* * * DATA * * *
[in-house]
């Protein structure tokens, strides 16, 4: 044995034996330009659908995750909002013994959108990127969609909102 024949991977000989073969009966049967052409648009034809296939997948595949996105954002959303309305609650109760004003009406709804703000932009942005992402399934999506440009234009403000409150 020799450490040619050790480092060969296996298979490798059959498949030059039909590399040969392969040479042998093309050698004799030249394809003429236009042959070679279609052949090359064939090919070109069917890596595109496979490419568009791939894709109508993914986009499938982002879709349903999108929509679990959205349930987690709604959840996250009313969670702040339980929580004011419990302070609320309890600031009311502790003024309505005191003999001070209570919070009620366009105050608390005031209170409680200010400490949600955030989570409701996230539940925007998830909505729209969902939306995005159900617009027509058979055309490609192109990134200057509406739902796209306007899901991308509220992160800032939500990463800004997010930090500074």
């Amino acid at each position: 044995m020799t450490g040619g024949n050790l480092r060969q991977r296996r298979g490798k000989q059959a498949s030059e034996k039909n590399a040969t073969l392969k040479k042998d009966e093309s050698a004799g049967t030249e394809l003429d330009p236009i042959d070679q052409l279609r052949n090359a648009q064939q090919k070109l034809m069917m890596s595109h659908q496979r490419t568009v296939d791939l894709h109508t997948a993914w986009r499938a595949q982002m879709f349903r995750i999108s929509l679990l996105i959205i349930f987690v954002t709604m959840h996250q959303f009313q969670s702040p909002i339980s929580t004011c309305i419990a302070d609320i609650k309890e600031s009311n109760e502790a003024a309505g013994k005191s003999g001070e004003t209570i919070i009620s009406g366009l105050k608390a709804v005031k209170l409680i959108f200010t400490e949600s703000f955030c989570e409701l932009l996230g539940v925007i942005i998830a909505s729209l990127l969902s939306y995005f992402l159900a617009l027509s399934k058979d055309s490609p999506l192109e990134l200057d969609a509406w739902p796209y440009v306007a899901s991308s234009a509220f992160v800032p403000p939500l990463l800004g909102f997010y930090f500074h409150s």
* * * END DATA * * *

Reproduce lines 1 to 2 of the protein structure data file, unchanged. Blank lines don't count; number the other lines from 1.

[in-house]
């Protein structure tokens, strides 16, 4: 044995034996330009659908995750909002013994959108990127969609909102 024949991977000989073969009966049967052409648009034809296939997948595949996105954002959303309305609650109760004003009406709804703000932009942005992402399934999506440009234009403000409150 020799450490040619050790480092060969296996298979490798059959498949030059039909590399040969392969040479042998093309050698004799030249394809003429236009042959070679279609052949090359064939090919070109069917890596595109496979490419568009791939894709109508993914986009499938982002879709349903999108929509679990959205349930987690709604959840996250009313969670702040339980929580004011419990302070609320309890600031009311502790003024309505005191003999001070209570919070009620366009105050608390005031209170409680200010400490949600955030989570409701996230539940925007998830909505729209969902939306995005159900617009027509058979055309490609192109990134200057509406739902796209306007899901991308509220992160800032939500990463800004997010930090500074």